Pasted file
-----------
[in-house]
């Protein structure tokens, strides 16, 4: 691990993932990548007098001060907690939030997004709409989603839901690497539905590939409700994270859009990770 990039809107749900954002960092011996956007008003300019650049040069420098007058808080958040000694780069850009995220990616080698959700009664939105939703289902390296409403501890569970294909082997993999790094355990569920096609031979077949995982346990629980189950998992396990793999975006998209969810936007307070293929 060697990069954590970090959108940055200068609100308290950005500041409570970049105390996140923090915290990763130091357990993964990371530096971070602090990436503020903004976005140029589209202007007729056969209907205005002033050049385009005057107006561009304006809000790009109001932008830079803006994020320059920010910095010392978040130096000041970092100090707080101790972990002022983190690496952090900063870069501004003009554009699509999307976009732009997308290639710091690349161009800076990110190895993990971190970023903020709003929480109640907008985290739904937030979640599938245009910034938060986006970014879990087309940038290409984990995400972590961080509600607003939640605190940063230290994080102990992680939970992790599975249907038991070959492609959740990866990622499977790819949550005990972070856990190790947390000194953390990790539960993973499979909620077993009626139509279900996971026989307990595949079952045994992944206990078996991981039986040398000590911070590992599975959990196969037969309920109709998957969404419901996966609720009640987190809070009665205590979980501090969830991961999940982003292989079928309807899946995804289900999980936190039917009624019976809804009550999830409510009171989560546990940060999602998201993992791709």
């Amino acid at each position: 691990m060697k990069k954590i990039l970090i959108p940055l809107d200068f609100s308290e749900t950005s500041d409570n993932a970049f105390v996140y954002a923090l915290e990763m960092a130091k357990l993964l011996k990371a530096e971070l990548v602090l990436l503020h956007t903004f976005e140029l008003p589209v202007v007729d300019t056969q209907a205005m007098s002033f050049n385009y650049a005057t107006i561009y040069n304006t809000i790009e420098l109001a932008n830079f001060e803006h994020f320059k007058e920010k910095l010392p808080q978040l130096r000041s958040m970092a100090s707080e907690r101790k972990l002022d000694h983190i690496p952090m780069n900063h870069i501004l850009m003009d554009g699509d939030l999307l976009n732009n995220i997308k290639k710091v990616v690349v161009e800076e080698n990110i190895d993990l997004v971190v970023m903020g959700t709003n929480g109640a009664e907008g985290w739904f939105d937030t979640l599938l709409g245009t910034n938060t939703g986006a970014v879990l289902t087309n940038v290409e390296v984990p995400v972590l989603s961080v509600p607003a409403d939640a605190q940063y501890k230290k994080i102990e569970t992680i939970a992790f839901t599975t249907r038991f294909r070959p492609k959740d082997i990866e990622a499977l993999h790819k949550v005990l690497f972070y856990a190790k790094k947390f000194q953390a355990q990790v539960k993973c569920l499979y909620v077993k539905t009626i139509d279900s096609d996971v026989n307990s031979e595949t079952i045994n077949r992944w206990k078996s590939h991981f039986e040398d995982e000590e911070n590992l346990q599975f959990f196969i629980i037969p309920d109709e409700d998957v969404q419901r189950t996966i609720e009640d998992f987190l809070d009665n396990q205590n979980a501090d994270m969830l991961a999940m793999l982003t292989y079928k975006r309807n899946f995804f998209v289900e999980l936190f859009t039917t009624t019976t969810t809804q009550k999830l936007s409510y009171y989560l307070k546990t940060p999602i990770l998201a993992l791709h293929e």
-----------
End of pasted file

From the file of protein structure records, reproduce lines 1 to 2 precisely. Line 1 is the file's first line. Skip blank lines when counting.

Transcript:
[in-house]
């Protein structure tokens, strides 16, 4: 691990993932990548007098001060907690939030997004709409989603839901690497539905590939409700994270859009990770 990039809107749900954002960092011996956007008003300019650049040069420098007058808080958040000694780069850009995220990616080698959700009664939105939703289902390296409403501890569970294909082997993999790094355990569920096609031979077949995982346990629980189950998992396990793999975006998209969810936007307070293929 060697990069954590970090959108940055200068609100308290950005500041409570970049105390996140923090915290990763130091357990993964990371530096971070602090990436503020903004976005140029589209202007007729056969209907205005002033050049385009005057107006561009304006809000790009109001932008830079803006994020320059920010910095010392978040130096000041970092100090707080101790972990002022983190690496952090900063870069501004003009554009699509999307976009732009997308290639710091690349161009800076990110190895993990971190970023903020709003929480109640907008985290739904937030979640599938245009910034938060986006970014879990087309940038290409984990995400972590961080509600607003939640605190940063230290994080102990992680939970992790599975249907038991070959492609959740990866990622499977790819949550005990972070856990190790947390000194953390990790539960993973499979909620077993009626139509279900996971026989307990595949079952045994992944206990078996991981039986040398000590911070590992599975959990196969037969309920109709998957969404419901996966609720009640987190809070009665205590979980501090969830991961999940982003292989079928309807899946995804289900999980936190039917009624019976809804009550999830409510009171989560546990940060999602998201993992791709």